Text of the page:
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To 1099 or not to 1099? That is the Question.

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Written By: Joy Broderick

As we fast approach another tax season I would like to discuss a topic that has drawn many questions from the Small Business community. Many people question who should receive a 1099. This issue affects the business tax return as the following question now must be answered on the business tax return: “Did you make any payments that would require you to file Form(s) 1099? If so have you filed or will file the 1099’s as required by the IRS?”

The IRS requires that 1099 documents be submitted for all types of income outside of salaries and wages paid to vendors. Vendors are people who provide various services, rent, interest, etc. and are often considered self employed or independent contractors.

To conform to the IRS regulations you should have on file a federal tax identification number or social security number for all vendors. You should request that a W-9 form be filled out prior to making the first payment to the vendor. The form should show the business or individual name as shown on their income tax return. The threshold to issue a 1099 is for payments made over $600.00 in the calendar year. If a business is incorporated, they are not required to receive a 1099. The exception to that is all medical and legal payments made are required to be reported on a 1099 regardless of the entity type. The name and identification numbers should follow these rules:

1- Sole proprietor-You must show the individual’s name on the first line. On the second line you may enter the “doing business as” (DBA) name. Do not enter only the DBA name and use the social security number of the individual.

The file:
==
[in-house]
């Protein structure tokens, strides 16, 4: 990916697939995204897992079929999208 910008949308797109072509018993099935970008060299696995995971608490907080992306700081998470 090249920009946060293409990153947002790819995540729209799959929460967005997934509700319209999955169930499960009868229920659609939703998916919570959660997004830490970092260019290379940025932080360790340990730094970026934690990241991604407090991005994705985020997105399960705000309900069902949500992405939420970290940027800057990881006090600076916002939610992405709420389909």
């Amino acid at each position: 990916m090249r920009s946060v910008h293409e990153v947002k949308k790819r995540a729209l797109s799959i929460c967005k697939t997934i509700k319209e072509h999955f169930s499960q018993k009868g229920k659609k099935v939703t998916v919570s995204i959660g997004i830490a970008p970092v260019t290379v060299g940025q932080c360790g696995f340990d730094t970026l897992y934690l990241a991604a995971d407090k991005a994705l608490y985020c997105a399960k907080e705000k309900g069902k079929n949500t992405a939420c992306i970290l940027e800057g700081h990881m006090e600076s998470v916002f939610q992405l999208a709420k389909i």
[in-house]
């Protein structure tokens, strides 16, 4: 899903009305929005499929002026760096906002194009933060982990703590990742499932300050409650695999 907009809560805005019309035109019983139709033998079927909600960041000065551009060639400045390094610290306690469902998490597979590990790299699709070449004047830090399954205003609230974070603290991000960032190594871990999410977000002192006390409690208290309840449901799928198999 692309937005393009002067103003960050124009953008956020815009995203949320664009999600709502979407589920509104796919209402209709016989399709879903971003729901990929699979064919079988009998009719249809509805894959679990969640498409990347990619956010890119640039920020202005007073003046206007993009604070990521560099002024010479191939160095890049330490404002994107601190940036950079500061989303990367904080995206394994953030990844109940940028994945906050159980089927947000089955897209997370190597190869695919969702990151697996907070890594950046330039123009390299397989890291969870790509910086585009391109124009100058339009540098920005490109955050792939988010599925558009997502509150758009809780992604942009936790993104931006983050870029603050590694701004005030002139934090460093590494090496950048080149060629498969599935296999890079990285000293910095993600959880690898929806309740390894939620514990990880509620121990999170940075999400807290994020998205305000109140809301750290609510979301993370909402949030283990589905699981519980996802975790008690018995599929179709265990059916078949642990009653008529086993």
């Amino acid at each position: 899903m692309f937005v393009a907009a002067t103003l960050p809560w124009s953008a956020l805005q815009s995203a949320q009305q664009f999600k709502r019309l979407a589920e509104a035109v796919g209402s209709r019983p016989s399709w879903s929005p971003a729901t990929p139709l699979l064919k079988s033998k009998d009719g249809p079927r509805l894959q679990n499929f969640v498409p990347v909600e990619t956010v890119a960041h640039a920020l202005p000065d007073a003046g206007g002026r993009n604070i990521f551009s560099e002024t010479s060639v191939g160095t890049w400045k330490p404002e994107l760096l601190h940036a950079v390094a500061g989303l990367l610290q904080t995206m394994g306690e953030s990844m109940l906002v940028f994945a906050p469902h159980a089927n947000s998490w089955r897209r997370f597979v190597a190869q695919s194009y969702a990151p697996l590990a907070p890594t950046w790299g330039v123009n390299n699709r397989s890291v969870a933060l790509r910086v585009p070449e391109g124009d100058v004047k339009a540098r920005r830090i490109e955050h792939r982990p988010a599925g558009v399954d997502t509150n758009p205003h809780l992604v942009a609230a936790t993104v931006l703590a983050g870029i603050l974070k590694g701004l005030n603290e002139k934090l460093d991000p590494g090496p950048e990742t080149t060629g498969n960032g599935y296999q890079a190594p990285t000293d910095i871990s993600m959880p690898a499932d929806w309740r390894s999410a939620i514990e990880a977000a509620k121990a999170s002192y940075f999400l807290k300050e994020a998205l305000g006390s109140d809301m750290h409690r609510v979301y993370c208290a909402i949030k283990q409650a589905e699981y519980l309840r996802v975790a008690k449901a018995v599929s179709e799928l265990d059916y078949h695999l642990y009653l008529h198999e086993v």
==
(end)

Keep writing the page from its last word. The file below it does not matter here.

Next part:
2- Limited Liability (LLC)-For single member LLC use the individual’s name on the first line and the LLC’s name on the second line. Use the social security number or Federal Identification number as applicable.
Another item that you should require when requesting the W-9 for services that specifically involve labor is a copy of the current insurance certificate showing the workers compensation coverage. When it is time for your insurance audit this will help to keep your premiums down if the subcontractors you hired have coverage.

If you do not have a W-9 on your vendors, now is the time to request as the year comes to a close. Once you get the forms, update your accounting software. If you have any questions on a company being incorporated, you can log on to the Secretary of State’s website and verify the company name and if they are incorporated. These two steps are crucial to get your books ready for preparing and filing 1099s. The due dates are to the recipient by January 31 and to IRS by February 28.

The IRS has a General Instruction Booklet on 1099s available on the website (www.irs.org) and can be downloaded as a pdf document for future reference. If you have any questions or need assistance, please feel free to contact me at

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